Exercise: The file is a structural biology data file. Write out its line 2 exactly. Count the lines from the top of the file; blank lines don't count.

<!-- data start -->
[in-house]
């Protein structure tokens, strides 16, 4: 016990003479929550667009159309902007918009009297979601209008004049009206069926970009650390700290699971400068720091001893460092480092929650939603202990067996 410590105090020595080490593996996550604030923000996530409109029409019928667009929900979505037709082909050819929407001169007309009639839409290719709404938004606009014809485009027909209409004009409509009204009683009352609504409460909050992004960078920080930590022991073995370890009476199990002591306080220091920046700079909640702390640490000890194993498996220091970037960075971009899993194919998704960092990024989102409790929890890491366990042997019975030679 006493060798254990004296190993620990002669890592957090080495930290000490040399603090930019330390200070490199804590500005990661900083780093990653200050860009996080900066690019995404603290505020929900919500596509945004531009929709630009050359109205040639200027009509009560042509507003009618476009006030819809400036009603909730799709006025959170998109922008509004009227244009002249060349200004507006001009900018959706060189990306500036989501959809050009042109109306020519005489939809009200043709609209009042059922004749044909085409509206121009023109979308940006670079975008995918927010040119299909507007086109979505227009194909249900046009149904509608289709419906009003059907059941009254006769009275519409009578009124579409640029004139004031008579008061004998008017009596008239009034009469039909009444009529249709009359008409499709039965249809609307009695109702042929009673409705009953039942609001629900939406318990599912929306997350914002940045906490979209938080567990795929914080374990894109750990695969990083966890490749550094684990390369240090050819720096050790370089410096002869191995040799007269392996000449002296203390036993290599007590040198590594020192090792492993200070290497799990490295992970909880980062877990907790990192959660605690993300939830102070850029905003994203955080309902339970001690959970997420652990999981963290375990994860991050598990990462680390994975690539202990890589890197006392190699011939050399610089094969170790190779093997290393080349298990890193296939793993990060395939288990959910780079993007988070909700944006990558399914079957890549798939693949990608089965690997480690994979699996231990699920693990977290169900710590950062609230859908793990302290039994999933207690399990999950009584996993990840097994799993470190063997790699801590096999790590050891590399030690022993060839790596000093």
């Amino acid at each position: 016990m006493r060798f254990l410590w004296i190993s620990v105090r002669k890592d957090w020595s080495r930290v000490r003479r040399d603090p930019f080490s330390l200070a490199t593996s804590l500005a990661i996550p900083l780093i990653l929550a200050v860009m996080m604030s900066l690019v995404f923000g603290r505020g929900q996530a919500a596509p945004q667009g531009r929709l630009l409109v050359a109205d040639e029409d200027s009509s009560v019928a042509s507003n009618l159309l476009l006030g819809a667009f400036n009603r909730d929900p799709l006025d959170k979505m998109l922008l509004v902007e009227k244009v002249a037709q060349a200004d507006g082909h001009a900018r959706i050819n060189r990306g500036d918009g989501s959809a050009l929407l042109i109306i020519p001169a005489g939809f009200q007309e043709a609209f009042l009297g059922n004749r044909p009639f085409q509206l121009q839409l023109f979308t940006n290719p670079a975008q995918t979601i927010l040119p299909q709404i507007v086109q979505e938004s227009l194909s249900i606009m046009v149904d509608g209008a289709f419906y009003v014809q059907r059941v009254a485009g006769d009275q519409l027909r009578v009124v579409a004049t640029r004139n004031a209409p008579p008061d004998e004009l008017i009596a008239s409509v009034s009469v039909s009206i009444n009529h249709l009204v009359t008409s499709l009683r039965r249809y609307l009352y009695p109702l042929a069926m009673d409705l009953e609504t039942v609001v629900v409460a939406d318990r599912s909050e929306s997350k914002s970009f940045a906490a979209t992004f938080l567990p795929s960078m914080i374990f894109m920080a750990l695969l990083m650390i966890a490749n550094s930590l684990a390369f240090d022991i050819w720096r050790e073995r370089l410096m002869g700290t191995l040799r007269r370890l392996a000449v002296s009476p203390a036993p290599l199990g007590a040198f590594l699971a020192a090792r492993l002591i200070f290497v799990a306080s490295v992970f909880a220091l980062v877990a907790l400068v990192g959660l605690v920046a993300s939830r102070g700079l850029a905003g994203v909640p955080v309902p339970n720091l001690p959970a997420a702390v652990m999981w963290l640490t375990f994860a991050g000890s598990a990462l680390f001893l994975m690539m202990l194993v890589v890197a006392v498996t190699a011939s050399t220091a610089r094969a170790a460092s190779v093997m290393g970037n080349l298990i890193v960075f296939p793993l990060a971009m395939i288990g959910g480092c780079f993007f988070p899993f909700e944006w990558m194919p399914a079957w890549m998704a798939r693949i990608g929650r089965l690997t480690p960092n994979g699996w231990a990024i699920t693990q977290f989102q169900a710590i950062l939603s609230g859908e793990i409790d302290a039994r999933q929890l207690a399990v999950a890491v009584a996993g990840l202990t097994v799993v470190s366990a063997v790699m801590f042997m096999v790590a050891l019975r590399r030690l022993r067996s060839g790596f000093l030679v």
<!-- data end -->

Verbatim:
């Protein structure tokens, strides 16, 4: 016990003479929550667009159309902007918009009297979601209008004049009206069926970009650390700290699971400068720091001893460092480092929650939603202990067996 410590105090020595080490593996996550604030923000996530409109029409019928667009929900979505037709082909050819929407001169007309009639839409290719709404938004606009014809485009027909209409004009409509009204009683009352609504409460909050992004960078920080930590022991073995370890009476199990002591306080220091920046700079909640702390640490000890194993498996220091970037960075971009899993194919998704960092990024989102409790929890890491366990042997019975030679 006493060798254990004296190993620990002669890592957090080495930290000490040399603090930019330390200070490199804590500005990661900083780093990653200050860009996080900066690019995404603290505020929900919500596509945004531009929709630009050359109205040639200027009509009560042509507003009618476009006030819809400036009603909730799709006025959170998109922008509004009227244009002249060349200004507006001009900018959706060189990306500036989501959809050009042109109306020519005489939809009200043709609209009042059922004749044909085409509206121009023109979308940006670079975008995918927010040119299909507007086109979505227009194909249900046009149904509608289709419906009003059907059941009254006769009275519409009578009124579409640029004139004031008579008061004998008017009596008239009034009469039909009444009529249709009359008409499709039965249809609307009695109702042929009673409705009953039942609001629900939406318990599912929306997350914002940045906490979209938080567990795929914080374990894109750990695969990083966890490749550094684990390369240090050819720096050790370089410096002869191995040799007269392996000449002296203390036993290599007590040198590594020192090792492993200070290497799990490295992970909880980062877990907790990192959660605690993300939830102070850029905003994203955080309902339970001690959970997420652990999981963290375990994860991050598990990462680390994975690539202990890589890197006392190699011939050399610089094969170790190779093997290393080349298990890193296939793993990060395939288990959910780079993007988070909700944006990558399914079957890549798939693949990608089965690997480690994979699996231990699920693990977290169900710590950062609230859908793990302290039994999933207690399990999950009584996993990840097994799993470190063997790699801590096999790590050891590399030690022993060839790596000093």